Most building projects exist in three versions: the building that was designed, the building that was built, and the "as built" record of the building. Having the as-built version not quite reflect the building "as built" has long been a problem that has existed in part because collecting progress data during a project is a labor-intensive and costly effort. But thanks to the latest research with jobcams, some serious progress is under way toward solving this problem.
In recent years, owners and contractors have found camera-on-a-pole setups helpful. Connected to the Internet, jobcams are especially helpful in monitoring work without having to make a jobsite visit. Nonetheless, jobcam use as a tool for measuring real job progress has been virtually non-existent.
Now a research team at Stanford University is out to remedy this shortcoming. Thanks to the latest developments in computer vision and image processing techniques, the team is creating a low-cost system for automating the collecting of construction-progress data. Using time-lapse photos taken by jobcams, the system compares the images to a 3-D model of the project and its construction schedule (combined, this is also known as a 4-D model). Differences uncovered are automatically posted to the 4-D model, which becomes an accurate, up-to-date digital record of the project as built.
Converting pictures into data is nothing new. Optical character recognition (OCR) has been used for decades to convert a printed text page into digitized characters. And printed construction drawings have also been scanned and converted to vector data on a regular basis.
But applying computer vision techniques to jobcam images, project schedules, and 3-D CAD models is light years ahead of OCR and scanning. According to the project's principle investigator, Martin Fischer, time-lapse jobcam photo analysis will provide frequent, rapid, and automatic feedback on the performance of construction crews with respect to the project schedule.
Under the eye of the camera
Fisher's post-doctoral student Ragip Akbas, who is doing the lion's share of the work on the project, says the system will be applicable to multistory building construction and other projects where the construction process is in a bounded area that can be covered with jobsite cameras.
Configuring the number and locations of cameras that are sufficient given the site constraints is the first step in the process. Akbas adds that because his system would not be reliable from a single image and just a 3-D model, a sequence of time-lapse video images taken throughout the project will be collected. Then, on the computer, the segmentation step will follow.
A standard approach in computer vision, segmentation divides an image into regions based on the similarities of the pixels. Software that Akbas is developing will first analyze these regions, looking for changes. It will then automatically match the information with the 4-D model.
Automated data collection
The practice of automating data collection on construction projects is one pursuit that regularly demonstrates groundbreaking changes for the industry. The biennial World Conference on the Use of Automatic Data Collection in Construction has for over 10 years attracted a virtual who's who of technology implementers in construction. Organized by Eastern Carolina University's Connie Ciesielski, a construction management professor, the conference has repeatedly included representatives from such industry leaders as Bechtel, Fluor, Black & Veatch, CH2M Hill, and others. An overview of the most recent conference, held last year in Las Vegas, is online at www.sit.ecu.edu/cm-dept/adcic1_2003. The next conference is not yet scheduled.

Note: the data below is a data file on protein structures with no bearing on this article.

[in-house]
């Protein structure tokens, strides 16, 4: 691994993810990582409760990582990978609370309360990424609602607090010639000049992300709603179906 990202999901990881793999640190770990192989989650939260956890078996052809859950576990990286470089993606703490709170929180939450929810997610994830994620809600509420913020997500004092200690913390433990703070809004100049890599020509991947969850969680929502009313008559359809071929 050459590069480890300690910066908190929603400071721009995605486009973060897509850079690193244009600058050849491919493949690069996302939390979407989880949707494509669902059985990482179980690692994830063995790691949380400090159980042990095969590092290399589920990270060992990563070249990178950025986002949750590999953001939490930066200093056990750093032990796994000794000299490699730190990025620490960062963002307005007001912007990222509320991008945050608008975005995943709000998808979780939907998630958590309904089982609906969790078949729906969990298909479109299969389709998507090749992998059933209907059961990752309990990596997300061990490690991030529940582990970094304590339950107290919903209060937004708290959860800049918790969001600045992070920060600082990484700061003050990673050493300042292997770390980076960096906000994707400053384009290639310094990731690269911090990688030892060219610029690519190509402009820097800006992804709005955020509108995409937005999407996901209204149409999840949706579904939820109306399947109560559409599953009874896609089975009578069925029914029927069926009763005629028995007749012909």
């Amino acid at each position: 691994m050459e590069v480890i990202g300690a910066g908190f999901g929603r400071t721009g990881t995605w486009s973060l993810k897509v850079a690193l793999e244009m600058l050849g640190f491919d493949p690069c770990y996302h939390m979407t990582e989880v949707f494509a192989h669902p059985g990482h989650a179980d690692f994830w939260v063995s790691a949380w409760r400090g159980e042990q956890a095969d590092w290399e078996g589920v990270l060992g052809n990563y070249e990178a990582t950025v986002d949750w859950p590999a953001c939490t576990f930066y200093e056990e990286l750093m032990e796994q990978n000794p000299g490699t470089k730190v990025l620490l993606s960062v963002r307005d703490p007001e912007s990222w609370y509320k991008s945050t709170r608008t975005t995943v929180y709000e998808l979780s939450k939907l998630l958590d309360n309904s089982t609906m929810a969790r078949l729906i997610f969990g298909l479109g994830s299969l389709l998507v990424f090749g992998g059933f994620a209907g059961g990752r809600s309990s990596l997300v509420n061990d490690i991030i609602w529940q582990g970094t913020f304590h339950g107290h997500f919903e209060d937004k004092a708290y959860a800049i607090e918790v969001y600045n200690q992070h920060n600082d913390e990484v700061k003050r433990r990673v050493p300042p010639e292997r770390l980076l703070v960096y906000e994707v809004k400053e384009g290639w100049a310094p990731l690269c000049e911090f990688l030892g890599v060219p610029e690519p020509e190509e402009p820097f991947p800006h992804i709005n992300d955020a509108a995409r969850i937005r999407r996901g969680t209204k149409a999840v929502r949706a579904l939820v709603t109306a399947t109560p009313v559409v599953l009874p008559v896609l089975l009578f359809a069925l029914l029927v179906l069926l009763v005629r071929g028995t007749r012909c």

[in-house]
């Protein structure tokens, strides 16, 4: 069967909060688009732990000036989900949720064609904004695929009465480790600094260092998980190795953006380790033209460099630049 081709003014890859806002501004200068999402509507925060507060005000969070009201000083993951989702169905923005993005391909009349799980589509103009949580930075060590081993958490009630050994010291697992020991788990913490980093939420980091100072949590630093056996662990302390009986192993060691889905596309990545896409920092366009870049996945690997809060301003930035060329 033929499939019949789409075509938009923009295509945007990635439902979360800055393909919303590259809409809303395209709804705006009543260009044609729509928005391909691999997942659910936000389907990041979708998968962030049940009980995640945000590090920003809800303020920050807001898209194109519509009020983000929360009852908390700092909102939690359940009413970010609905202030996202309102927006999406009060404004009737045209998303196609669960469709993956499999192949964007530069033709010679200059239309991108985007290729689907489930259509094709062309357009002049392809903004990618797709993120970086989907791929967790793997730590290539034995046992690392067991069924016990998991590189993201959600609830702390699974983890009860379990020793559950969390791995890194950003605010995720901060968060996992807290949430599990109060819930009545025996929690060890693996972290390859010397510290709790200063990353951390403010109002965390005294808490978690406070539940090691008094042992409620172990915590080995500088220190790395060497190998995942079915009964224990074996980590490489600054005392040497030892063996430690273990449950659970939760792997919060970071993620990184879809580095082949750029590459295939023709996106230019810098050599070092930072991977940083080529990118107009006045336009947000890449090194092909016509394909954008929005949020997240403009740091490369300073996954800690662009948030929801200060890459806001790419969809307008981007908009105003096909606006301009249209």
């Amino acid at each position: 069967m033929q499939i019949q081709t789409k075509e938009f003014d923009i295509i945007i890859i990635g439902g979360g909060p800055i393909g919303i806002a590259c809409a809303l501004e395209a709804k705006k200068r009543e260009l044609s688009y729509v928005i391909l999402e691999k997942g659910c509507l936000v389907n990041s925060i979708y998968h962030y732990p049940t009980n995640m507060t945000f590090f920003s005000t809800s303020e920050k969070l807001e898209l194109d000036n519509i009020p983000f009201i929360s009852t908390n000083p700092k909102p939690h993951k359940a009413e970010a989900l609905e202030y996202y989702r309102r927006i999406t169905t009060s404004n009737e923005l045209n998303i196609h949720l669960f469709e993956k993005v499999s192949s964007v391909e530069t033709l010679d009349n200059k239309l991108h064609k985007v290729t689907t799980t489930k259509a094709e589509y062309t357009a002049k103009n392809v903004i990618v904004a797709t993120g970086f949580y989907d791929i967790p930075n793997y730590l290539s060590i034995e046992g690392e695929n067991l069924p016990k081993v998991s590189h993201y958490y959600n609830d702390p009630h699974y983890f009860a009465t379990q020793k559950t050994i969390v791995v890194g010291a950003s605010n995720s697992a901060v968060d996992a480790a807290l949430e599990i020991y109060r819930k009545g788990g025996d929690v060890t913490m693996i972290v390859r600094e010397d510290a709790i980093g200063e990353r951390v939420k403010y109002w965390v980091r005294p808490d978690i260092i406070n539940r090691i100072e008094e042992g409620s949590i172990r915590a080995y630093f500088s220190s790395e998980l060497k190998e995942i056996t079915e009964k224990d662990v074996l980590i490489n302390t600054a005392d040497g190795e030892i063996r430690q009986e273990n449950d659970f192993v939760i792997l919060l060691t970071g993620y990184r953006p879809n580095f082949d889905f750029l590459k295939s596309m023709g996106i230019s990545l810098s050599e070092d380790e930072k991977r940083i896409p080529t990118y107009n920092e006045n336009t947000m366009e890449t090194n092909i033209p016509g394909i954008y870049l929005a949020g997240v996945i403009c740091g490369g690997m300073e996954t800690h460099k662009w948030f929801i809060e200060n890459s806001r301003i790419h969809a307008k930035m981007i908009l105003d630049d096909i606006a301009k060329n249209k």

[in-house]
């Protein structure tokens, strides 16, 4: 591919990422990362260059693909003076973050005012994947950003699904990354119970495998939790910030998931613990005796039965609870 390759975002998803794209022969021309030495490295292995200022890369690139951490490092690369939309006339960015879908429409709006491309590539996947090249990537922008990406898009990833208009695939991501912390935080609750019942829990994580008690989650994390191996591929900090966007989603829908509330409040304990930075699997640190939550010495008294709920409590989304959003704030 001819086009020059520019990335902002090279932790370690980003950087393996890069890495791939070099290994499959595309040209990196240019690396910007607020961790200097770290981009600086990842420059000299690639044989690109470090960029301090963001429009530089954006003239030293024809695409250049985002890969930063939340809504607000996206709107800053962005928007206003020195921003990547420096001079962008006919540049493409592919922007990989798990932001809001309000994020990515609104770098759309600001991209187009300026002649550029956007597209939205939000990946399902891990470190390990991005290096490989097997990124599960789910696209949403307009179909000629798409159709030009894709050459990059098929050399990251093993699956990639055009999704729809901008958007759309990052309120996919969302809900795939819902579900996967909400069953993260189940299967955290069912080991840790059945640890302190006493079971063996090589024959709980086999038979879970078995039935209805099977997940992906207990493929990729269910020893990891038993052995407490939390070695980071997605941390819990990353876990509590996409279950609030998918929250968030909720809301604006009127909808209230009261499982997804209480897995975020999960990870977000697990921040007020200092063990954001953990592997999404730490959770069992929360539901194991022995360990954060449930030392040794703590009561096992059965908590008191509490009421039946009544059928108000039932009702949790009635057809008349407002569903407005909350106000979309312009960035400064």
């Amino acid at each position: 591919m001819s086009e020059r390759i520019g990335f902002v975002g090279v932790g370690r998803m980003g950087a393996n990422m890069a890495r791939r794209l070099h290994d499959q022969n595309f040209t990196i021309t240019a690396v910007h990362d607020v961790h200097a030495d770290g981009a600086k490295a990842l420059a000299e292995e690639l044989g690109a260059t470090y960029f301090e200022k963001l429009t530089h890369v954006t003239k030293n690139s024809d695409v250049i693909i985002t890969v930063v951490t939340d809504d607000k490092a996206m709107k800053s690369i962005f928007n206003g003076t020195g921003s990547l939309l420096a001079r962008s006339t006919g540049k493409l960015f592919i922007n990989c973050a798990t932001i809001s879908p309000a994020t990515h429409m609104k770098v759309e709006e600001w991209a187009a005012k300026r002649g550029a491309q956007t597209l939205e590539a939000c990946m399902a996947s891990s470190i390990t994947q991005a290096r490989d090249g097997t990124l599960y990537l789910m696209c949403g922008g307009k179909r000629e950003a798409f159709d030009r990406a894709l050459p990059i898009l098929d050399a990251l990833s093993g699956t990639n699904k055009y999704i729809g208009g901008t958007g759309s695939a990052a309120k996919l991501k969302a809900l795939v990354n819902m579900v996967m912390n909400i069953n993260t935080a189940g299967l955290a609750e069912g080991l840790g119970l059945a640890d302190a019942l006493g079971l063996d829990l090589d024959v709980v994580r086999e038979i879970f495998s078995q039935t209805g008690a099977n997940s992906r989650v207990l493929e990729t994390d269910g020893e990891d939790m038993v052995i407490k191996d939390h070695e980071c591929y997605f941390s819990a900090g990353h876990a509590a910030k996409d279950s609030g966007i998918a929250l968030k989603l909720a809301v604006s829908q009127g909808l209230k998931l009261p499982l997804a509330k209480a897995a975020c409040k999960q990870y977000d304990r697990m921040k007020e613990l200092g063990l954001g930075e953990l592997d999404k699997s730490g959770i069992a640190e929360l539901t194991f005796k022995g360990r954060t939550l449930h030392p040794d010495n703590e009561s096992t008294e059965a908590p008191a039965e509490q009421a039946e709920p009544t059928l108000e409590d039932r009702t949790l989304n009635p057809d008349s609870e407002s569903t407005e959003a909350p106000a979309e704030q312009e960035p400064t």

Stanford's Fischer, an associate professor of engineering and director of the university's Center for Integrated Facility Engineering, has been working on the theories, concepts, and tools associated with 4-D models for about 10 years. Akbas's hope is that his system will also further extend the usefulness of existing 4-D models and jobcams, as well as encourage more designers in the industry to model projects in 3-D and 4-D.
In 2002, Fisher and Akbas collaborated on a prototype software development project called parametric 4-D modeling. The prototype generated a detailed 4-D model with specific information on where and when each crew on a project was scheduled to perform its work, based on a 4-D model generated from the project's master schedule. When there were crew conflicts, the system enabled users to automatically change a project's design to match the needs of the schedule.
But this prototype lacked an automated method to feed back actual progress data to update the 4-D model. Akbas says his progress-data collection system will be able to use the information from the detailed 4-D model to help determine activities in progress in the jobcam pictures, to determine quantities for the work in progress and completed, and to compare the progress in the jobcam pictures to the scheduled work.
While the project began last October, Akbas took some time off to work as a computer consultant specializing in 3-D models for Strategic Project Techniques, a San Francisco construction management consultancy. However, in May, with a September 2004 deadline looming to have an operational system delivered as the result of his research, he left the firm to devote his energies full time to its development. The research team is aggressively searching for an active project with a 3-D model, a schedule, and a jobcam that it can use to further test its system.